UK scientists have identified a drug to target a rare breast cancer mutation that helps drive the disease in around 900 of the 50,000 new cases of breast cancer diagnosed in the UK each year.
The cutting-edge research was carried out by Breast Cancer Campaign Scientific Fellow Dr Rachael Natrajan and colleagues*, based at The Institute of Cancer Research, London. The study was funded through a Scientific Fellowship grant by Breast Cancer Campaign, worth over half a million pounds, and also received funding from Breakthrough Breast Cancer.
The scientists performed a re-analysis of the genetic data of nearly 1,300 tumours, as they set out to investigate whether faults in genes that control ‘RNA splicing’ play a role in the development of breast cancer.
RNA (ribonucleic acid) is responsible for delivering the “instructions” found in our DNA from the centre (nucleus) of the cell to the rest of the cell. When there are faults in the way RNA is put together, or ‘spliced’, this can influence what messages the RNA delivers, potentially telling cells to grow when they shouldn’t, which can lead to them becoming cancer cells that grow out of control.
The study found that a mutation, in the gene SF3B1, occurred in 1.8% of breast cancers the researchers looked at – equivalent to around 900 of the 50,000 new cases of breast cancer diagnosed in the UK every year. The mutation was more common in rare subtypes of breast cancer called ‘papillary’ and ‘mucinous’ breast cancers, which together make up around 5% or less of breast cancers diagnosed each year. The scientists also discovered that the mutation was associated with ER-positive breast cancer, a type of the disease that grows in response to the hormone oestrogen, and that tumours with this mutation had errors in the way their RNA was spliced.
In the same project, the scientists identified a drug that targets these mutations via a particular protein that controls the way the RNA is spliced in the mutant cells.
“Our findings indicate that, although rare, SF3B1 mutations cause cells to splice their genetic instructions differently. They could be driving the growth of some breast cancers, and present a new target for treatments that could potentially be tested in clinical trials”, says Dr Rachael Natrajan, Breast Cancer Campaign Scientific Fellow at the Breakthrough Breast Cancer Research Centre at The Institute of Cancer Research, London.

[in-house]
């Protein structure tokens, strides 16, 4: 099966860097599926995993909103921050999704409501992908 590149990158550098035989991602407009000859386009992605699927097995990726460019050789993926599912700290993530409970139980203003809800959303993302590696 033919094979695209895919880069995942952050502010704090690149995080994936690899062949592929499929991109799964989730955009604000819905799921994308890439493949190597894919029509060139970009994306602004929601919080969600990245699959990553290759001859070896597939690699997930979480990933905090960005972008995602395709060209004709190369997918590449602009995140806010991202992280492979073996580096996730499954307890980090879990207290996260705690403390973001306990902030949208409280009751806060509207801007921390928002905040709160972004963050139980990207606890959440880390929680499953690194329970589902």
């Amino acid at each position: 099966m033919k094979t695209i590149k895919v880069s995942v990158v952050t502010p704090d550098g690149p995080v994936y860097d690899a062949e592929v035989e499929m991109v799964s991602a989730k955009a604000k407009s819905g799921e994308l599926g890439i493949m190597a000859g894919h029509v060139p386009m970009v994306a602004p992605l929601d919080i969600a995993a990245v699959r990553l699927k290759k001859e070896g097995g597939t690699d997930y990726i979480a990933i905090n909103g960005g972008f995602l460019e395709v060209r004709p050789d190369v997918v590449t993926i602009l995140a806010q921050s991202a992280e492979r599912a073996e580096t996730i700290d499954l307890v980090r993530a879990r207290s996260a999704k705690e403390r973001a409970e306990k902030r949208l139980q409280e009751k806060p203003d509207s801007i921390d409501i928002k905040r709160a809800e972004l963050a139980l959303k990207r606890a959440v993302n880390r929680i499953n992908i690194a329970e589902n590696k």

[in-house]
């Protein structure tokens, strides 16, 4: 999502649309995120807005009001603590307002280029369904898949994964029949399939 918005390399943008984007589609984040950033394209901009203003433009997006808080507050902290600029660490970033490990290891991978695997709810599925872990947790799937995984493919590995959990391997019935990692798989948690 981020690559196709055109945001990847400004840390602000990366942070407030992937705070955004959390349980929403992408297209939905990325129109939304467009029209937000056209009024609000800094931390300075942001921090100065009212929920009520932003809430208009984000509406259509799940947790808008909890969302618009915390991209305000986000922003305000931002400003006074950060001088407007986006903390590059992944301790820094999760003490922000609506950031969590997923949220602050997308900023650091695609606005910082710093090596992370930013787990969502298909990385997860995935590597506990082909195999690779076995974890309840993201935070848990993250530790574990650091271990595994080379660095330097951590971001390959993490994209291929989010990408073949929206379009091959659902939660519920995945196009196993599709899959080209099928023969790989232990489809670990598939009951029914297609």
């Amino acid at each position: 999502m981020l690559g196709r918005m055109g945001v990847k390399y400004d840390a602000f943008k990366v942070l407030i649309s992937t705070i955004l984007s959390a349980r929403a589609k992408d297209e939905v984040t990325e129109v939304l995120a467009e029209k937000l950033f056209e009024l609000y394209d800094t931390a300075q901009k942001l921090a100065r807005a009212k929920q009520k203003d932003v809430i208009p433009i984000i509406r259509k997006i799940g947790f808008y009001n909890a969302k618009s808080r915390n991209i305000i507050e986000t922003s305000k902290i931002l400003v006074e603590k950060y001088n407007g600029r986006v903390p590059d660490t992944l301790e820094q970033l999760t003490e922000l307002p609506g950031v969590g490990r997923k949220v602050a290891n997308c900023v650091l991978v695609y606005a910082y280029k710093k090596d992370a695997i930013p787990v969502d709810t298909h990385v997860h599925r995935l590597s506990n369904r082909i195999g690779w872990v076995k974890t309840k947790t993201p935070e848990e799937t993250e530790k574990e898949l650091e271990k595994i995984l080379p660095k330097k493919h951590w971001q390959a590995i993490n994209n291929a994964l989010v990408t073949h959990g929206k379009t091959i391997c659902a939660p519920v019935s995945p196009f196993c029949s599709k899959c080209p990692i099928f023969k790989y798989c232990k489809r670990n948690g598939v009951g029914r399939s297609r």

Katherine Woods, Senior Research Communications Manager at Breast Cancer Campaign, said:
“There is still so much we don’t know about how cells become cancerous and what makes the disease progress for each patient. The pioneering work of our Scientific Fellow Dr Natrajan has led to an invaluable discovery in our understanding of the biology of breast cancer. This brings us one step closer to our ambition that by 2030, what causes different breast cancers to grow and progress will be identified, enabling us to select the best treatment for every patient.”
The scientists are now working to validate the results in other models and identify even more effective drugs to target this new kind of mutation with. Dr Natrajan and colleagues are also hoping to identify further types of mutations that can be targeted with the same approach.
The study, ‘SF3B1 mutations constitute a novel therapeutic target in breast cancer’ is published today, Wednesday 26 November, in the Journal of Pathology.
The research is published as leading charities Breakthrough Breast Cancer and Breast Cancer Campaign announce that they intend to merge to create the UK’s largest dedicated research charity committed to ending breast cancer. Both charities believe the merger will lead to more funds being invested in research, a more comprehensive programme of research overall into all areas of breast cancer prevention and treatment and will create a single voice for all those dedicated to ending breast cancer, helping ensure that the benefits of research reach patients quicker. The new charity is expected to launch in Spring 2015.
Support from Asda’s Tickled Pink, which has now raised over £40m, has enabled Breast Cancer Campaign to fund Dr Natrajan’s Scientific Fellowship.
*The first three authors on this paper, Drs Sarah L. Maguire, Andri Leonidou and Patty Wai, contributed equally to the study and should be equally acknowledged in any reporting.
-  Maguire et al. SF3B1 mutations constitute a novel therapeutic target in breast cancer. The Journal of Pathology. 2014. DOI: 10.1002/path.4483
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